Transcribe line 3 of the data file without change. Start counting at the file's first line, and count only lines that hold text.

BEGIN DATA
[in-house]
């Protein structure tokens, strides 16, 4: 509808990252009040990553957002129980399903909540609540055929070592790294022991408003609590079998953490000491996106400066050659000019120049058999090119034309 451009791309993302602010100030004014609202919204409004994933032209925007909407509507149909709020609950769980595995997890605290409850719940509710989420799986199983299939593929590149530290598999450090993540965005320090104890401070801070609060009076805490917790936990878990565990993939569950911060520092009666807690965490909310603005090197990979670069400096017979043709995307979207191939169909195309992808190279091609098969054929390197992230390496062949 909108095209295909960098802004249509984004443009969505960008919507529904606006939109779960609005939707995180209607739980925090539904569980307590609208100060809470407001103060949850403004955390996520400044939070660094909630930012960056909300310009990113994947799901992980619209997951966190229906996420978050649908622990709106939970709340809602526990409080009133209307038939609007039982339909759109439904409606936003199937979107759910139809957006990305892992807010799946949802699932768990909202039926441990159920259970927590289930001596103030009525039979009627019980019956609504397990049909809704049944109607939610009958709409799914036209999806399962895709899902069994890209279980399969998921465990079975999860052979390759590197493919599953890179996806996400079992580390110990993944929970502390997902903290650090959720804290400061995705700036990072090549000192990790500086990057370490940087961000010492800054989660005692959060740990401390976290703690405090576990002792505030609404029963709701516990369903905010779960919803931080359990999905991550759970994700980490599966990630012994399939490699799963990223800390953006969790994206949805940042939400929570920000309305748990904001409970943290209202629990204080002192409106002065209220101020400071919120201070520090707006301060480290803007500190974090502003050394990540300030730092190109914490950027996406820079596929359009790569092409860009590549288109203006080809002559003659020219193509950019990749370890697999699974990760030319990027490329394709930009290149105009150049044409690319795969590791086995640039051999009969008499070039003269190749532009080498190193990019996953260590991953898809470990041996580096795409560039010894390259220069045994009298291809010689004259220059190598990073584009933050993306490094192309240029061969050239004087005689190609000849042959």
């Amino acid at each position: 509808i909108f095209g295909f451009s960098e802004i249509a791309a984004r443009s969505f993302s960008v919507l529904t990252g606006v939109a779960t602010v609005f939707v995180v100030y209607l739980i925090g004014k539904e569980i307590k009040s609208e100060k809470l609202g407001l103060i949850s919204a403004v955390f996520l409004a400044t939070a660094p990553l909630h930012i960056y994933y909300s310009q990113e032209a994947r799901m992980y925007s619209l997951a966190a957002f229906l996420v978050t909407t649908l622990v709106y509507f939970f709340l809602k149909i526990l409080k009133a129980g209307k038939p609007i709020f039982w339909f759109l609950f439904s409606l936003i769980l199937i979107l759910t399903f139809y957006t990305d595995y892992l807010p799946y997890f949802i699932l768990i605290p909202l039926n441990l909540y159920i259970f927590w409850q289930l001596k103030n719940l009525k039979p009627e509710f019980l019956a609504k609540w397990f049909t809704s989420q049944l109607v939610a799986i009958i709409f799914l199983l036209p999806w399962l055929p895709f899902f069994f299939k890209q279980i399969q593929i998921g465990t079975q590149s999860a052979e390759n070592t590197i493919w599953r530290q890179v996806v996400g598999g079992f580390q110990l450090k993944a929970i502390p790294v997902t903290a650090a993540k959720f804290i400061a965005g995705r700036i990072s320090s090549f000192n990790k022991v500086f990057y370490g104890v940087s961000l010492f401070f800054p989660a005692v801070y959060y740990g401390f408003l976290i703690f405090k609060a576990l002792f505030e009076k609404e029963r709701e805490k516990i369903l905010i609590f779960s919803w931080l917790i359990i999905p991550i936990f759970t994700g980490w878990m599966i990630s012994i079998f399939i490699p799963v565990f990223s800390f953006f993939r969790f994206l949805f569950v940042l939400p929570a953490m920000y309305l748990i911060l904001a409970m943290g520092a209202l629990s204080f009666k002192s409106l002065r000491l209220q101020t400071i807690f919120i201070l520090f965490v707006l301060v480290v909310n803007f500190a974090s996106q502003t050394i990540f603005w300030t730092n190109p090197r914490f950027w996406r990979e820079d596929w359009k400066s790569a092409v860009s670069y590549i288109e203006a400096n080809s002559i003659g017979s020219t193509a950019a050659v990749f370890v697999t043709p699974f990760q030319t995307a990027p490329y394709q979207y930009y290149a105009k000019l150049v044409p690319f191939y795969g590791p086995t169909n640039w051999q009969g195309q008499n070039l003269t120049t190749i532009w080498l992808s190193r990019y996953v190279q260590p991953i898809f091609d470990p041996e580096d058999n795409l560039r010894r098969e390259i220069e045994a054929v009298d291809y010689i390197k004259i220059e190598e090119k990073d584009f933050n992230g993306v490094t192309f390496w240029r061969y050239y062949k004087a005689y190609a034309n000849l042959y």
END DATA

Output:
């Amino acid at each position: 509808i909108f095209g295909f451009s960098e802004i249509a791309a984004r443009s969505f993302s960008v919507l529904t990252g606006v939109a779960t602010v609005f939707v995180v100030y209607l739980i925090g004014k539904e569980i307590k009040s609208e100060k809470l609202g407001l103060i949850s919204a403004v955390f996520l409004a400044t939070a660094p990553l909630h930012i960056y994933y909300s310009q990113e032209a994947r799901m992980y925007s619209l997951a966190a957002f229906l996420v978050t909407t649908l622990v709106y509507f939970f709340l809602k149909i526990l409080k009133a129980g209307k038939p609007i709020f039982w339909f759109l609950f439904s409606l936003i769980l199937i979107l759910t399903f139809y957006t990305d595995y892992l807010p799946y997890f949802i699932l768990i605290p909202l039926n441990l909540y159920i259970f927590w409850q289930l001596k103030n719940l009525k039979p009627e509710f019980l019956a609504k609540w397990f049909t809704s989420q049944l109607v939610a799986i009958i709409f799914l199983l036209p999806w399962l055929p895709f899902f069994f299939k890209q279980i399969q593929i998921g465990t079975q590149s999860a052979e390759n070592t590197i493919w599953r530290q890179v996806v996400g598999g079992f580390q110990l450090k993944a929970i502390p790294v997902t903290a650090a993540k959720f804290i400061a965005g995705r700036i990072s320090s090549f000192n990790k022991v500086f990057y370490g104890v940087s961000l010492f401070f800054p989660a005692v801070y959060y740990g401390f408003l976290i703690f405090k609060a576990l002792f505030e009076k609404e029963r709701e805490k516990i369903l905010i609590f779960s919803w931080l917790i359990i999905p991550i936990f759970t994700g980490w878990m599966i990630s012994i079998f399939i490699p799963v565990f990223s800390f953006f993939r969790f994206l949805f569950v940042l939400p929570a953490m920000y309305l748990i911060l904001a409970m943290g520092a209202l629990s204080f009666k002192s409106l002065r000491l209220q101020t400071i807690f919120i201070l520090f965490v707006l301060v480290v909310n803007f500190a974090s996106q502003t050394i990540f603005w300030t730092n190109p090197r914490f950027w996406r990979e820079d596929w359009k400066s790569a092409v860009s670069y590549i288109e203006a400096n080809s002559i003659g017979s020219t193509a950019a050659v990749f370890v697999t043709p699974f990760q030319t995307a990027p490329y394709q979207y930009y290149a105009k000019l150049v044409p690319f191939y795969g590791p086995t169909n640039w051999q009969g195309q008499n070039l003269t120049t190749i532009w080498l992808s190193r990019y996953v190279q260590p991953i898809f091609d470990p041996e580096d058999n795409l560039r010894r098969e390259i220069e045994a054929v009298d291809y010689i390197k004259i220059e190598e090119k990073d584009f933050n992230g993306v490094t192309f390496w240029r061969y050239y062949k004087a005689y190609a034309n000849l042959y």